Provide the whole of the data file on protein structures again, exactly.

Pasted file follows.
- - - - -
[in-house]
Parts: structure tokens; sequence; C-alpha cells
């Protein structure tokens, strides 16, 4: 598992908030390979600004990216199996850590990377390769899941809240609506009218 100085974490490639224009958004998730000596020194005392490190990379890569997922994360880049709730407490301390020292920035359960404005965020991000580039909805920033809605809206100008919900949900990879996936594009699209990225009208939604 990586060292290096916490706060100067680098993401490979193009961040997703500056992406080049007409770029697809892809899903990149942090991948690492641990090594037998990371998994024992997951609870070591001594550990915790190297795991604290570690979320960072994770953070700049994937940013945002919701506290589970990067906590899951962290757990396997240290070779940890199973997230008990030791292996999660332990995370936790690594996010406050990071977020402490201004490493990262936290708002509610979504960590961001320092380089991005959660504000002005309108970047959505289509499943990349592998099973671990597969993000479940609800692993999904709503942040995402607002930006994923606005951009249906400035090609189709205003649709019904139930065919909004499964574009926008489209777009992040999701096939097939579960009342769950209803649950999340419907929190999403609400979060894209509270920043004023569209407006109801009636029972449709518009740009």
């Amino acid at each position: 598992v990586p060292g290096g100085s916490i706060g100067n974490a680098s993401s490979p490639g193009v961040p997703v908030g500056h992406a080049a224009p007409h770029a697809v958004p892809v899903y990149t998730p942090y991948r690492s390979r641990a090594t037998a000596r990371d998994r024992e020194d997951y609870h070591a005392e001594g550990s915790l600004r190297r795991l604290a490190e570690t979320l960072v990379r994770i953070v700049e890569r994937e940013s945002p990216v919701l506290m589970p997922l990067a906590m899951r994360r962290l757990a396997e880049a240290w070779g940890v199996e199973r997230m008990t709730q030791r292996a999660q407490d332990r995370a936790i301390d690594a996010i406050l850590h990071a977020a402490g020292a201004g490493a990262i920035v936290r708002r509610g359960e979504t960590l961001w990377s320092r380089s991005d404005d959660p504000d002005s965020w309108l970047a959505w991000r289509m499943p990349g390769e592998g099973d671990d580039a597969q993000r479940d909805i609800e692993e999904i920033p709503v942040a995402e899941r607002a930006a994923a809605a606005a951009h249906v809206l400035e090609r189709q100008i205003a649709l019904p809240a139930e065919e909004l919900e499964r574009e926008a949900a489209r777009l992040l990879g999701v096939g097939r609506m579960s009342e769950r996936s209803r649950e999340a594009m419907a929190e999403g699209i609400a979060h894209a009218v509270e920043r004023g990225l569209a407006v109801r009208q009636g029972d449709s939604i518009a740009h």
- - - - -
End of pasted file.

[in-house]
Parts: structure tokens; sequence; C-alpha cells
């Protein structure tokens, strides 16, 4: 598992908030390979600004990216199996850590990377390769899941809240609506009218 100085974490490639224009958004998730000596020194005392490190990379890569997922994360880049709730407490301390020292920035359960404005965020991000580039909805920033809605809206100008919900949900990879996936594009699209990225009208939604 990586060292290096916490706060100067680098993401490979193009961040997703500056992406080049007409770029697809892809899903990149942090991948690492641990090594037998990371998994024992997951609870070591001594550990915790190297795991604290570690979320960072994770953070700049994937940013945002919701506290589970990067906590899951962290757990396997240290070779940890199973997230008990030791292996999660332990995370936790690594996010406050990071977020402490201004490493990262936290708002509610979504960590961001320092380089991005959660504000002005309108970047959505289509499943990349592998099973671990597969993000479940609800692993999904709503942040995402607002930006994923606005951009249906400035090609189709205003649709019904139930065919909004499964574009926008489209777009992040999701096939097939579960009342769950209803649950999340419907929190999403609400979060894209509270920043004023569209407006109801009636029972449709518009740009």
């Amino acid at each position: 598992v990586p060292g290096g100085s916490i706060g100067n974490a680098s993401s490979p490639g193009v961040p997703v908030g500056h992406a080049a224009p007409h770029a697809v958004p892809v899903y990149t998730p942090y991948r690492s390979r641990a090594t037998a000596r990371d998994r024992e020194d997951y609870h070591a005392e001594g550990s915790l600004r190297r795991l604290a490190e570690t979320l960072v990379r994770i953070v700049e890569r994937e940013s945002p990216v919701l506290m589970p997922l990067a906590m899951r994360r962290l757990a396997e880049a240290w070779g940890v199996e199973r997230m008990t709730q030791r292996a999660q407490d332990r995370a936790i301390d690594a996010i406050l850590h990071a977020a402490g020292a201004g490493a990262i920035v936290r708002r509610g359960e979504t960590l961001w990377s320092r380089s991005d404005d959660p504000d002005s965020w309108l970047a959505w991000r289509m499943p990349g390769e592998g099973d671990d580039a597969q993000r479940d909805i609800e692993e999904i920033p709503v942040a995402e899941r607002a930006a994923a809605a606005a951009h249906v809206l400035e090609r189709q100008i205003a649709l019904p809240a139930e065919e909004l919900e499964r574009e926008a949900a489209r777009l992040l990879g999701v096939g097939r609506m579960s009342e769950r996936s209803r649950e999340a594009m419907a929190e999403g699209i609400a979060h894209a009218v509270e920043r004023g990225l569209a407006v109801r009208q009636g029972d449709s939604i518009a740009h």